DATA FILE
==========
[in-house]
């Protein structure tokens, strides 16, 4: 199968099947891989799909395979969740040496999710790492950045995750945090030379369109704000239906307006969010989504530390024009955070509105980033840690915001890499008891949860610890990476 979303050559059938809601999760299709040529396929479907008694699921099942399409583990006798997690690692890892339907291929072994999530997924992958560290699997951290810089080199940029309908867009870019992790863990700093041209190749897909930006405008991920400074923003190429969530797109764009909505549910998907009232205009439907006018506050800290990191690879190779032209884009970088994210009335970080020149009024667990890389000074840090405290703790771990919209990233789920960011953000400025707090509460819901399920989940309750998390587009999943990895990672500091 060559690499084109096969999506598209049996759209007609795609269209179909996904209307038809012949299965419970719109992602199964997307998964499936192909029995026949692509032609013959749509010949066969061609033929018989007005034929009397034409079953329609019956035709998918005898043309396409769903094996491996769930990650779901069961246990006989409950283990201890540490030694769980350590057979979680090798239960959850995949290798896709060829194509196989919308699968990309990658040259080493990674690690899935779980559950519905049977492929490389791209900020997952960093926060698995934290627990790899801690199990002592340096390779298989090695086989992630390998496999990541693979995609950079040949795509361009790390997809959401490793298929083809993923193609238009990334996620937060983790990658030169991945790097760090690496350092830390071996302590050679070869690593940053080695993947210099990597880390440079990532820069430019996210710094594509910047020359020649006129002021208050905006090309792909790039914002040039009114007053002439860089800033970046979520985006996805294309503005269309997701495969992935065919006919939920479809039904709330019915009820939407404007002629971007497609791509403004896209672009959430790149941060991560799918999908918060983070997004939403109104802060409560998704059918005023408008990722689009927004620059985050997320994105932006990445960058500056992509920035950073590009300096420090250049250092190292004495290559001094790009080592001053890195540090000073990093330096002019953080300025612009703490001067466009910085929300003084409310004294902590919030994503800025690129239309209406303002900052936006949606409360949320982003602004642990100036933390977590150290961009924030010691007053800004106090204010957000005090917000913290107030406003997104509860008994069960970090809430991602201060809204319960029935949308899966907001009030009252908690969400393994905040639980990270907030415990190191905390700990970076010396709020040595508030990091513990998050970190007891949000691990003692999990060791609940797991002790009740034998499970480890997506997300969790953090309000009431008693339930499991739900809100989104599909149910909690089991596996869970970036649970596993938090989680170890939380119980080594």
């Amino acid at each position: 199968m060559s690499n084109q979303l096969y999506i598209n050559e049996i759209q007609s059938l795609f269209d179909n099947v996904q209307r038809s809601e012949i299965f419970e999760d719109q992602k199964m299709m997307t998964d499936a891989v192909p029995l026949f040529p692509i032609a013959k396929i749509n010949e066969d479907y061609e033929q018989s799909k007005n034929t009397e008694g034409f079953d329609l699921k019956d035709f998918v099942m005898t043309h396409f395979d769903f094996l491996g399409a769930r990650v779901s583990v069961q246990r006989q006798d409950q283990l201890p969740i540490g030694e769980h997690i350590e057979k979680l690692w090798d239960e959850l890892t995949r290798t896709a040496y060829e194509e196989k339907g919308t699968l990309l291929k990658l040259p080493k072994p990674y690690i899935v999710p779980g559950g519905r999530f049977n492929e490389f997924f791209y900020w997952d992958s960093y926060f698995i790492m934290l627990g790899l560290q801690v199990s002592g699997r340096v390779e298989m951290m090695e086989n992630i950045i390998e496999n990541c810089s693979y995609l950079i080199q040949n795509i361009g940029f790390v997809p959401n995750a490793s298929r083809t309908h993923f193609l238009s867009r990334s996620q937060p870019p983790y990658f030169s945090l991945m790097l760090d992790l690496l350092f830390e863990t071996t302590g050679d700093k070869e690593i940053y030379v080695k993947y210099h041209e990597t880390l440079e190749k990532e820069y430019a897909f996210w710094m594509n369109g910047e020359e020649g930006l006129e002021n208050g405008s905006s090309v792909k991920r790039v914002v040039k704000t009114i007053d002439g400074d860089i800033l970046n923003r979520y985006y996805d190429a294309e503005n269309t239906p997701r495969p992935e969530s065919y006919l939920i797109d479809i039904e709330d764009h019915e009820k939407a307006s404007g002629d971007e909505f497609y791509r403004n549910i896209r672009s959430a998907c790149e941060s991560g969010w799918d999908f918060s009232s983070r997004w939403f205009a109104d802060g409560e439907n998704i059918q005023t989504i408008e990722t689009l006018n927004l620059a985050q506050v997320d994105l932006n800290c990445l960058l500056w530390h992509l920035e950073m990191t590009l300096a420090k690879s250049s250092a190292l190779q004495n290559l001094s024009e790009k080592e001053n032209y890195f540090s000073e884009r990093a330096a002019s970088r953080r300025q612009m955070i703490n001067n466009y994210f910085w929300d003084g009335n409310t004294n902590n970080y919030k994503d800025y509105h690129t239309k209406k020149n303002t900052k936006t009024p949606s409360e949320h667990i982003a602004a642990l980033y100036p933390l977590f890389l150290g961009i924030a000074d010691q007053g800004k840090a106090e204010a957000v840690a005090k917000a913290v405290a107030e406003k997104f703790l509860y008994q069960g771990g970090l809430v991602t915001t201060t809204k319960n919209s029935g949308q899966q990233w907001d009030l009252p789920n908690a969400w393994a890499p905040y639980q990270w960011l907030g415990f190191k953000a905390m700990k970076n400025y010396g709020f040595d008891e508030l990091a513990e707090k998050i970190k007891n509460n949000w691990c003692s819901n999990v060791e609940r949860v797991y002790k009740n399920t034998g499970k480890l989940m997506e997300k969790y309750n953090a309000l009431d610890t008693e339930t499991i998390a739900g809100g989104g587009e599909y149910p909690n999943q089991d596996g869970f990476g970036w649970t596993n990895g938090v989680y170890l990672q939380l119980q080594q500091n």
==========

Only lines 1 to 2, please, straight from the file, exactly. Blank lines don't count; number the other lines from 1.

[in-house]
């Protein structure tokens, strides 16, 4: 199968099947891989799909395979969740040496999710790492950045995750945090030379369109704000239906307006969010989504530390024009955070509105980033840690915001890499008891949860610890990476 979303050559059938809601999760299709040529396929479907008694699921099942399409583990006798997690690692890892339907291929072994999530997924992958560290699997951290810089080199940029309908867009870019992790863990700093041209190749897909930006405008991920400074923003190429969530797109764009909505549910998907009232205009439907006018506050800290990191690879190779032209884009970088994210009335970080020149009024667990890389000074840090405290703790771990919209990233789920960011953000400025707090509460819901399920989940309750998390587009999943990895990672500091 060559690499084109096969999506598209049996759209007609795609269209179909996904209307038809012949299965419970719109992602199964997307998964499936192909029995026949692509032609013959749509010949066969061609033929018989007005034929009397034409079953329609019956035709998918005898043309396409769903094996491996769930990650779901069961246990006989409950283990201890540490030694769980350590057979979680090798239960959850995949290798896709060829194509196989919308699968990309990658040259080493990674690690899935779980559950519905049977492929490389791209900020997952960093926060698995934290627990790899801690199990002592340096390779298989090695086989992630390998496999990541693979995609950079040949795509361009790390997809959401490793298929083809993923193609238009990334996620937060983790990658030169991945790097760090690496350092830390071996302590050679070869690593940053080695993947210099990597880390440079990532820069430019996210710094594509910047020359020649006129002021208050905006090309792909790039914002040039009114007053002439860089800033970046979520985006996805294309503005269309997701495969992935065919006919939920479809039904709330019915009820939407404007002629971007497609791509403004896209672009959430790149941060991560799918999908918060983070997004939403109104802060409560998704059918005023408008990722689009927004620059985050997320994105932006990445960058500056992509920035950073590009300096420090250049250092190292004495290559001094790009080592001053890195540090000073990093330096002019953080300025612009703490001067466009910085929300003084409310004294902590919030994503800025690129239309209406303002900052936006949606409360949320982003602004642990100036933390977590150290961009924030010691007053800004106090204010957000005090917000913290107030406003997104509860008994069960970090809430991602201060809204319960029935949308899966907001009030009252908690969400393994905040639980990270907030415990190191905390700990970076010396709020040595508030990091513990998050970190007891949000691990003692999990060791609940797991002790009740034998499970480890997506997300969790953090309000009431008693339930499991739900809100989104599909149910909690089991596996869970970036649970596993938090989680170890939380119980080594």